When one starts discussing software development methodologies, 5 main types will lead the discussion, namely,
i. Prototyping process
ii. Rapid application development
iii. Component-based development
iv. Extreme programming methodology
v. Agile software development
I have been approached by many programmers asking which one of these 5 is the best one. Raking the best one out of all is actually not possible as it can vary from programmer to programmer. But if you ask my personal opinion, I would say that the best one is Agile software development.
To support my preference, I will give you all the benefits of the agile methodology that I think gives it an edge over all the other software development methodologies.
Actually, Agile development is an umbrella term for several agile methodologies clubbed together like Scrum, Crystal, Dynamic Systems Development Method (DSDM), Lean Development, Feature-Driven Development (FDD), etc. All these methodologies help in iterative and incremental software development.
The Agile Manifesto, which explains the core values and the common vision that all the agile methodologies share states that agile software development incorporates continuous planning followed by continuous testing and integration, in turn, resulting in the gradual evolution of the software as well as the project.
With a unique approach towards software development, the agile software development life cycle is capable of offering these benefits:
As the agile methodology has continuous repetitive cycles of planning, working, testing, getting feedback from all the involved parties, and then planning again keeping in mind the feedback received from the previous tests, the complete software development project becomes predictable in terms of time needed for completion and the costs. The cycle is known as a sprint, and at the start of every sprint, the estimates given to the clients are checked and revised according to the need. This way, one gets a clear idea of the progress of the project at any state.
The client can constantly be kept in the loop by including him or her in the testing and feedback process of every loop. This way, the client can be privy to every development phase of the project and can ask for all the required edits. For this reason, this methodology is often called a customer-focused software development process.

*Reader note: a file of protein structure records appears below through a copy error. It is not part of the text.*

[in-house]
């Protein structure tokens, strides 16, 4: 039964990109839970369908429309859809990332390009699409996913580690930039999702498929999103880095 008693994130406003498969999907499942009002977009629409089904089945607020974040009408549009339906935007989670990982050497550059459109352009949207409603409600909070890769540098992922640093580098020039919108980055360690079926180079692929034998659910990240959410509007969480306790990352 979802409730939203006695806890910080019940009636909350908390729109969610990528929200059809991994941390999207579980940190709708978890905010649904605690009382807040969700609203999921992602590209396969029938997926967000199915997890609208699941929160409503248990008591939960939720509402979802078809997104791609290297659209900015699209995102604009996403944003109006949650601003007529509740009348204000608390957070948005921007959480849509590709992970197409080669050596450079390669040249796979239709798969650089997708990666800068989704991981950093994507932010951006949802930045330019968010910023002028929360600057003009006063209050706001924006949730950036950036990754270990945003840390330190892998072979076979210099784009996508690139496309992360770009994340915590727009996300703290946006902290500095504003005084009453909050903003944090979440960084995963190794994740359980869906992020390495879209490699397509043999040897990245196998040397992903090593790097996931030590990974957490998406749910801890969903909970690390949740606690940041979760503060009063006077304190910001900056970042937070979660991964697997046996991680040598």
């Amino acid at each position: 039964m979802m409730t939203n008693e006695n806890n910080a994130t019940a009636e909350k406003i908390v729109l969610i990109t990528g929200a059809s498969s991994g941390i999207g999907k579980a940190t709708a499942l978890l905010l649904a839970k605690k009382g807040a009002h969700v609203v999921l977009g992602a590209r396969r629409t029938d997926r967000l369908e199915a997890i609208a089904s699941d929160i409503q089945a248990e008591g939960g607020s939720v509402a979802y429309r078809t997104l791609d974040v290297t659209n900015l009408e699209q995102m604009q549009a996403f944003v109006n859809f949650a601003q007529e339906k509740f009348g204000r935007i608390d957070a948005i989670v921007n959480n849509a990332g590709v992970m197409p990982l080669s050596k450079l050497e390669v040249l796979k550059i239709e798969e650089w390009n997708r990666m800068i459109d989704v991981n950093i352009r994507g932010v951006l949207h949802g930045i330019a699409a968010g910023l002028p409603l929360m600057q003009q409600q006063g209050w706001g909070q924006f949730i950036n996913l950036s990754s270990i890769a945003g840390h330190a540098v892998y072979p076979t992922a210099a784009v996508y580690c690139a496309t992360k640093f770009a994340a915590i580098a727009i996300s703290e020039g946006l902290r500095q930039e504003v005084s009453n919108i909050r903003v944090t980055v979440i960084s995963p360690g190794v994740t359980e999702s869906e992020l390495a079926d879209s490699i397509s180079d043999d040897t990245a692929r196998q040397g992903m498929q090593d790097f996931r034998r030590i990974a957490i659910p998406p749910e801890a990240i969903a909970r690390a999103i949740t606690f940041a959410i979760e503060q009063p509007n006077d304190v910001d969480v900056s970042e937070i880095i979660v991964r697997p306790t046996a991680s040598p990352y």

The complete software development project is completed after several evolving sprints, and the client is kept in the loop during every testing session. This helps the client to analyse the project at every stage and give suggestions.
For example, if you are getting a house built, you can discuss your requirements with the builder and then visit the site at regular intervals to watch how the building is progressing and then while it is under construction, you may come across several more ideas that you may want to include in your home. You can suggest these to the builder, and he can incorporate those changes easily while the building is under construction. But, if you are not kept in the loop with regular updates of the progress, you may suggest changes after the building is complete and making changes at that stage is expensive as well as time-consuming.
The same happens in the agile methodology. The client can ask for changes that can be easily made at the developing stages.
The list of advantages of the agile software development is never-ending. The ease of working and the flexibility in design and planning that it offers appeal the software developers and business owners equally.